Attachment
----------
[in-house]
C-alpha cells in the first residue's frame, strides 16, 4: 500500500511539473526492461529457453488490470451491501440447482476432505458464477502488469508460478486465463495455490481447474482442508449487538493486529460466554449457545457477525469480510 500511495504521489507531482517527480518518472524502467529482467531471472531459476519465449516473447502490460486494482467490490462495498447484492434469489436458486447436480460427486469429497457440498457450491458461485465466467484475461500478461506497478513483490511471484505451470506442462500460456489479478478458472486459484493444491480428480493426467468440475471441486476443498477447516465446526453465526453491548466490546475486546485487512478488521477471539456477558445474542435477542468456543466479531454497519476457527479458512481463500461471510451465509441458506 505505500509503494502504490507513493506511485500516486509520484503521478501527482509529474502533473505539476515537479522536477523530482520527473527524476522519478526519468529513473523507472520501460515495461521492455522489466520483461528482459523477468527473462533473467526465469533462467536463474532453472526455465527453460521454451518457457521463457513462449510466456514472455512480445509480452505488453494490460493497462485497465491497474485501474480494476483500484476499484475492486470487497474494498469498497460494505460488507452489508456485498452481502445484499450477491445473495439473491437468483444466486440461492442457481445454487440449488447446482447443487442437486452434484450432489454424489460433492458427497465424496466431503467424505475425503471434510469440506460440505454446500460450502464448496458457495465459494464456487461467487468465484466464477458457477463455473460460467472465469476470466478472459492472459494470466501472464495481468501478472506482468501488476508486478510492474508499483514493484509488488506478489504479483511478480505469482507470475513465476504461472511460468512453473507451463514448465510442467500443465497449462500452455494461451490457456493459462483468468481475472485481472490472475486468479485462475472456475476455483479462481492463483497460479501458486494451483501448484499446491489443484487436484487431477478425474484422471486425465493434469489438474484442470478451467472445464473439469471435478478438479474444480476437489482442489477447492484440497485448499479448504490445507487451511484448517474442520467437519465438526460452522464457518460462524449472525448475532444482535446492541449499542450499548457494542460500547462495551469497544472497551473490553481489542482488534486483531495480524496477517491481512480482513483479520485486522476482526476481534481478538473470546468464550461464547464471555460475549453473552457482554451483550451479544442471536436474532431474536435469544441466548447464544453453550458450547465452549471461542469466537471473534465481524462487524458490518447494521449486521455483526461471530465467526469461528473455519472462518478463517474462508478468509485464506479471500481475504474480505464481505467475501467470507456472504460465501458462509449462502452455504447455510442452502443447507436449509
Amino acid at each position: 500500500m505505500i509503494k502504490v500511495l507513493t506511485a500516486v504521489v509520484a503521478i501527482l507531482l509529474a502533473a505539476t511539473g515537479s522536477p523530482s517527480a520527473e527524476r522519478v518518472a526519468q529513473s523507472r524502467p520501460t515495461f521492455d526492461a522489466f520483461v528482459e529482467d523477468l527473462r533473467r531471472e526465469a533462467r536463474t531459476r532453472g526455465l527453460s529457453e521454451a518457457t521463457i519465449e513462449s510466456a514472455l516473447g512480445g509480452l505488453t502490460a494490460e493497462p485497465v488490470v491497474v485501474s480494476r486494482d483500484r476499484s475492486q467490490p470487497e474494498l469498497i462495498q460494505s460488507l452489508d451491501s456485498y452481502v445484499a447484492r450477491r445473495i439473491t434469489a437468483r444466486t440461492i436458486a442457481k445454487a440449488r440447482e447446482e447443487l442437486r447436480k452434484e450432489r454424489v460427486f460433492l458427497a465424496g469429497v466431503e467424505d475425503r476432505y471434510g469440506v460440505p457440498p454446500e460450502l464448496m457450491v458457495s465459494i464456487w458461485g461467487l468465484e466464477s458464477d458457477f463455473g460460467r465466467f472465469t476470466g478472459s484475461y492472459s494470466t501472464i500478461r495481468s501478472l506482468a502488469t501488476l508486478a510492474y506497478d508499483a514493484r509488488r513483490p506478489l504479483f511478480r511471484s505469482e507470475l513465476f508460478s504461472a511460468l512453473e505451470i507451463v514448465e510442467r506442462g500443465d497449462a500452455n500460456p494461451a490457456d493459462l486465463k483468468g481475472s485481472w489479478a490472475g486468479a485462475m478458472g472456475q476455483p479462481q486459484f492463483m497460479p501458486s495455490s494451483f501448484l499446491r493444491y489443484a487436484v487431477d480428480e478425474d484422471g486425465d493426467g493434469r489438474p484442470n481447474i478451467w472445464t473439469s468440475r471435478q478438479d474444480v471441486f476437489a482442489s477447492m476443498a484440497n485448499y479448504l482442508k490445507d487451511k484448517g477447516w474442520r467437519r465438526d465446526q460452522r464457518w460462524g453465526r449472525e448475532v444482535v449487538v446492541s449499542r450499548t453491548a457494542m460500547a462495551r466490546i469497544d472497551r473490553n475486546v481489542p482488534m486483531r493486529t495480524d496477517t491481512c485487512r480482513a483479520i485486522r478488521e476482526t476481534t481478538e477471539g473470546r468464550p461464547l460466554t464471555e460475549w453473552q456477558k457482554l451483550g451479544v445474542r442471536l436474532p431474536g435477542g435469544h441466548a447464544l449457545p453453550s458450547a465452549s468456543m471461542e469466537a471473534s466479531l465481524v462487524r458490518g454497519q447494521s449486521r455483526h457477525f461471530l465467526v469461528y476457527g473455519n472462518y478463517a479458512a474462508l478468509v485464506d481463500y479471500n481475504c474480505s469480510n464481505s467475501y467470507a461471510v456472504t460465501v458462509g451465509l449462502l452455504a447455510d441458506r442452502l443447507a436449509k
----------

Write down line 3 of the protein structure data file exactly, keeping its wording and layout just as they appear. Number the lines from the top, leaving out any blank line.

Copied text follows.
Amino acid at each position: 500500500m505505500i509503494k502504490v500511495l507513493t506511485a500516486v504521489v509520484a503521478i501527482l507531482l509529474a502533473a505539476t511539473g515537479s522536477p523530482s517527480a520527473e527524476r522519478v518518472a526519468q529513473s523507472r524502467p520501460t515495461f521492455d526492461a522489466f520483461v528482459e529482467d523477468l527473462r533473467r531471472e526465469a533462467r536463474t531459476r532453472g526455465l527453460s529457453e521454451a518457457t521463457i519465449e513462449s510466456a514472455l516473447g512480445g509480452l505488453t502490460a494490460e493497462p485497465v488490470v491497474v485501474s480494476r486494482d483500484r476499484s475492486q467490490p470487497e474494498l469498497i462495498q460494505s460488507l452489508d451491501s456485498y452481502v445484499a447484492r450477491r445473495i439473491t434469489a437468483r444466486t440461492i436458486a442457481k445454487a440449488r440447482e447446482e447443487l442437486r447436480k452434484e450432489r454424489v460427486f460433492l458427497a465424496g469429497v466431503e467424505d475425503r476432505y471434510g469440506v460440505p457440498p454446500e460450502l464448496m457450491v458457495s465459494i464456487w458461485g461467487l468465484e466464477s458464477d458457477f463455473g460460467r465466467f472465469t476470466g478472459s484475461y492472459s494470466t501472464i500478461r495481468s501478472l506482468a502488469t501488476l508486478a510492474y506497478d508499483a514493484r509488488r513483490p506478489l504479483f511478480r511471484s505469482e507470475l513465476f508460478s504461472a511460468l512453473e505451470i507451463v514448465e510442467r506442462g500443465d497449462a500452455n500460456p494461451a490457456d493459462l486465463k483468468g481475472s485481472w489479478a490472475g486468479a485462475m478458472g472456475q476455483p479462481q486459484f492463483m497460479p501458486s495455490s494451483f501448484l499446491r493444491y489443484a487436484v487431477d480428480e478425474d484422471g486425465d493426467g493434469r489438474p484442470n481447474i478451467w472445464t473439469s468440475r471435478q478438479d474444480v471441486f476437489a482442489s477447492m476443498a484440497n485448499y479448504l482442508k490445507d487451511k484448517g477447516w474442520r467437519r465438526d465446526q460452522r464457518w460462524g453465526r449472525e448475532v444482535v449487538v446492541s449499542r450499548t453491548a457494542m460500547a462495551r466490546i469497544d472497551r473490553n475486546v481489542p482488534m486483531r493486529t495480524d496477517t491481512c485487512r480482513a483479520i485486522r478488521e476482526t476481534t481478538e477471539g473470546r468464550p461464547l460466554t464471555e460475549w453473552q456477558k457482554l451483550g451479544v445474542r442471536l436474532p431474536g435477542g435469544h441466548a447464544l449457545p453453550s458450547a465452549s468456543m471461542e469466537a471473534s466479531l465481524v462487524r458490518g454497519q447494521s449486521r455483526h457477525f461471530l465467526v469461528y476457527g473455519n472462518y478463517a479458512a474462508l478468509v485464506d481463500y479471500n481475504c474480505s469480510n464481505s467475501y467470507a461471510v456472504t460465501v458462509g451465509l449462502l452455504a447455510d441458506r442452502l443447507a436449509k